Ari Gootnick isn’t new to ice baths, but he never gets used to the shock of immersing his body into 40- something-degree water. So when the 29-year-old who works in tech plunged into an ice bath on a speed date, “It was a welcome distraction,” he said.
“It was much easier to plunge with someone else,” Gootnick said.
He’s one of more than 100 people who participated in a novel ice bath speed dating experiment at IcePass L.A., a social wellness club in Venice Beach that describes itself as a “community architect,” on an overcast Saturday afternoon. As a certain slice of wellness-focused Angelenos seek new ways of meeting people outside of booze-filled bars, ice bath events, also known as cold water therapy, are emerging as communal experiences.
“We are moving away from the lower-frequency ways people used to meet each other,” said Jamie Daugherty, a working psychic, who credits a less alcohol-centric society and greater health consciousness for events like this one. Alcohol is “obviously not helping us or we wouldn’t be here,” she said, referring to the dating scene in L.A.
Daugherty, 28, felt like she was in good company. “The vibe feels trustworthy and good-spirited, like people are really happy, vibrant, excited and smiling. Ya know, like attracts like,” she said. “I could see myself meeting somebody I would click with at an ice bath.” While she didn’t find a match at this event, she thinks it’s possible at the next one. One of her friends met her now-husband at the ice bath center they both frequented. “I’m all about it.”
Meanwhile, a DJ played upbeat mashups of SoCal house meets funk and hip-hop. Scantily clad partygoers, most of them in bathing suits or shirtless, mixed and mingled outside the cold plunges too. They played flirty games of Twister, danced on the grass and sampled vegan pizza and CBD water.
IcePass L.A. didn’t set out to become a matchmaker, but to expedite long lines at one of its frequent pop-up events, it paired up willing plungers and noticed the duos became fast friends after braving the cold water together. “We’d always see them hug each other when they got out and exchange contact information,” said Aryan Davani, chief executive officer of IcePass L.A., “so we assumed they really connected.”
As for what to talk about during the three-minute speed date plunges, IcePass L.A. chief spirit officer Kyle Cassidy provided icebreaker questions like, “What does love mean to you?” and “When do you feel most alive?”
“They need to be deep questions that help people listen and understand the true light in the person they’re connecting with,” said Cassidy, who met his fiancée at a meditation and breathwork studio in Playa Vista.
While cold plunging has become more popular in recent years in Los Angeles, it’s been a practice in Scandinavian countries for hundreds of years. Athletes have used ice baths to promote faster healing and recovery. Dutch extreme athlete and wellness guru Wim Hof, known as “the Iceman,” evangelized the practice as key to his fitness method. Now the Kardashians plunge too and TikTok videos about ice baths get billions of views.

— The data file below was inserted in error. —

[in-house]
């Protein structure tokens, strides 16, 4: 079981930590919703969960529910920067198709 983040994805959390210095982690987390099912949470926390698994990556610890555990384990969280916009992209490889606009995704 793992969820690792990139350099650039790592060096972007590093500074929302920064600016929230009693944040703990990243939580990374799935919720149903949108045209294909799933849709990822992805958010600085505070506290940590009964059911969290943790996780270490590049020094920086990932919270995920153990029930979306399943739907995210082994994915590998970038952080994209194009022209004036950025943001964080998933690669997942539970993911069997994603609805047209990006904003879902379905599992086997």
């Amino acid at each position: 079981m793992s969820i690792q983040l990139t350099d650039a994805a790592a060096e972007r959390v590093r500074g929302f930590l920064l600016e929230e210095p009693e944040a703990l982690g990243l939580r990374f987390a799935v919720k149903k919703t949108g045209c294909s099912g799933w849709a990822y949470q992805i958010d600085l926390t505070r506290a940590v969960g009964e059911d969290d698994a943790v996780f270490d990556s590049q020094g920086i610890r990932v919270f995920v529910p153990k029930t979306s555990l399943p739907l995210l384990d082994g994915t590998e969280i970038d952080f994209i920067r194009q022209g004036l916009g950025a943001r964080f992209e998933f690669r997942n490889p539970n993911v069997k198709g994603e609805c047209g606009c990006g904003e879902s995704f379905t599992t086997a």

Participants were given icebreaker questions to ask each other while sitting in cold-water tubs. (Mel Melcon / Los Angeles Times)
Kyle Cassidy, chief spirit officer for IcePass L.A., leans in to kiss his fiancée, community manager Clarissa Aldrete. (Mel Melcon / Los Angeles Times)
When Arjuna Wedman, a professional fighter who plunges consistently, got the text invite about the ice bath speed dating event, he RSVP’d right away. “I’m open to developing awesome new friendships and potentially meeting the love of my life,” said the 36-year-old. “Who knows? Anything could happen.”
As for cold plunging’s benefits beyond bonding chilly speed daters? There are theories about ice baths reducing stress and increasing dopamine, which can improve one’s mood, but there are also dangers for those with heart issues. A 2022 University of Norway review of 104 studies into the health benefits of cold-water plunging found some suggested a positive impact on weight loss or mental health, but many had a small number of participants of a single gender or inconsistent temperatures. More study is needed, the Norwegian researchers noted. Still, athletes use it to reduce inflammation. And IcePass L.A.’s Davani said cold-water therapy helped him build the mental resilience and inner strength he needed to get through a messy breakup in January.
Cassandra Melstrom, 39, a yoga teacher, said she finds that her daily plunges help her with anxiety and depression. At the speed dating event, she was partnered with Tommy Ashman, 25, an entrepreneur and first-time plunger, and described the ice bath as a bonding experience. Although Melstrom said her date was “too young,” they went for a second plunge anyway.
From Ashman’s perspective, the experience was a win. “There’s an element of community here that you don’t have in a bar where everyone’s drinking and there’s not an element of actual deep connection.”